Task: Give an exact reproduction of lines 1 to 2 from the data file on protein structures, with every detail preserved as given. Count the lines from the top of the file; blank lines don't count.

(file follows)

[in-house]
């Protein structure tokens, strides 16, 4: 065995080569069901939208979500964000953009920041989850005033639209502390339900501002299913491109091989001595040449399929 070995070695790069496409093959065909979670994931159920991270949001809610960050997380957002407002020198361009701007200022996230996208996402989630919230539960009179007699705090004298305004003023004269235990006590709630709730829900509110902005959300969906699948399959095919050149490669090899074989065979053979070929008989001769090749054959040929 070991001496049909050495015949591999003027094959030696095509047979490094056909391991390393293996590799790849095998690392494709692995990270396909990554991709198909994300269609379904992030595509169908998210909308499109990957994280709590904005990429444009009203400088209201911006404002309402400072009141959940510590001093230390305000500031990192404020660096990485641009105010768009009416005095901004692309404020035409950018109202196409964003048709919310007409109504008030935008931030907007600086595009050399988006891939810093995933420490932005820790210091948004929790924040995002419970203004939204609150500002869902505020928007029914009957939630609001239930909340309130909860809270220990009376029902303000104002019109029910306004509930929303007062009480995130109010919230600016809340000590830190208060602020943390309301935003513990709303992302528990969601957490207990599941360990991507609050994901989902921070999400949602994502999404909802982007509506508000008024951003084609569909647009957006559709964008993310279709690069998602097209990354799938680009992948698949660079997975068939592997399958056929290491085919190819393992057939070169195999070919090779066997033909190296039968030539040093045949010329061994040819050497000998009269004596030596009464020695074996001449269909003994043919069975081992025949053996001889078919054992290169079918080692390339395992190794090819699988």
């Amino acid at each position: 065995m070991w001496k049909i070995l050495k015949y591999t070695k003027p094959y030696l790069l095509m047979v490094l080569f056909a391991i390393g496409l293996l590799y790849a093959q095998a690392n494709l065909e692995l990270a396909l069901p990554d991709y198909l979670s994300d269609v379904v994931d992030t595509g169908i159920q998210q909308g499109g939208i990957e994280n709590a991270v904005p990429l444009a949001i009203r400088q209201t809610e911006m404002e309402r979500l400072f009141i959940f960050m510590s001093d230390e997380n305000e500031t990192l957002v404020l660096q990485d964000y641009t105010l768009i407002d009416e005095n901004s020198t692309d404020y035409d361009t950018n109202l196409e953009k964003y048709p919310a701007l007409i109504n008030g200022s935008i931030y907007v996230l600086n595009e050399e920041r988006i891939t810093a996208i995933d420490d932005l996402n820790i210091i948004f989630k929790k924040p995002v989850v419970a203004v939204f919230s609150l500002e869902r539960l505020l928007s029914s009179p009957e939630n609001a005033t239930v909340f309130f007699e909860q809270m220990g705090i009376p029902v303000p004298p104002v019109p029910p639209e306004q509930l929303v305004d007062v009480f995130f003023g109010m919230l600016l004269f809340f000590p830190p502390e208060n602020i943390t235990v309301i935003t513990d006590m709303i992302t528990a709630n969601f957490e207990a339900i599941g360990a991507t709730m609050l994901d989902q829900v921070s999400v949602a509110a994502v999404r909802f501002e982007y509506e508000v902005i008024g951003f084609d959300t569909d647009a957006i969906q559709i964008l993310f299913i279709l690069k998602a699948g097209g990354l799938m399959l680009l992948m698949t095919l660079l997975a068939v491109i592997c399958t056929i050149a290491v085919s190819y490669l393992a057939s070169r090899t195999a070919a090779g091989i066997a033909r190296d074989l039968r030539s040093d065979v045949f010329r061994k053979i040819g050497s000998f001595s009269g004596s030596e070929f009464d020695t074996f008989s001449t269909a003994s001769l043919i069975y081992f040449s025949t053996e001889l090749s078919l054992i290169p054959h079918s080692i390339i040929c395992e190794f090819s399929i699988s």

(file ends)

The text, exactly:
[in-house]
């Protein structure tokens, strides 16, 4: 065995080569069901939208979500964000953009920041989850005033639209502390339900501002299913491109091989001595040449399929 070995070695790069496409093959065909979670994931159920991270949001809610960050997380957002407002020198361009701007200022996230996208996402989630919230539960009179007699705090004298305004003023004269235990006590709630709730829900509110902005959300969906699948399959095919050149490669090899074989065979053979070929008989001769090749054959040929 070991001496049909050495015949591999003027094959030696095509047979490094056909391991390393293996590799790849095998690392494709692995990270396909990554991709198909994300269609379904992030595509169908998210909308499109990957994280709590904005990429444009009203400088209201911006404002309402400072009141959940510590001093230390305000500031990192404020660096990485641009105010768009009416005095901004692309404020035409950018109202196409964003048709919310007409109504008030935008931030907007600086595009050399988006891939810093995933420490932005820790210091948004929790924040995002419970203004939204609150500002869902505020928007029914009957939630609001239930909340309130909860809270220990009376029902303000104002019109029910306004509930929303007062009480995130109010919230600016809340000590830190208060602020943390309301935003513990709303992302528990969601957490207990599941360990991507609050994901989902921070999400949602994502999404909802982007509506508000008024951003084609569909647009957006559709964008993310279709690069998602097209990354799938680009992948698949660079997975068939592997399958056929290491085919190819393992057939070169195999070919090779066997033909190296039968030539040093045949010329061994040819050497000998009269004596030596009464020695074996001449269909003994043919069975081992025949053996001889078919054992290169079918080692390339395992190794090819699988």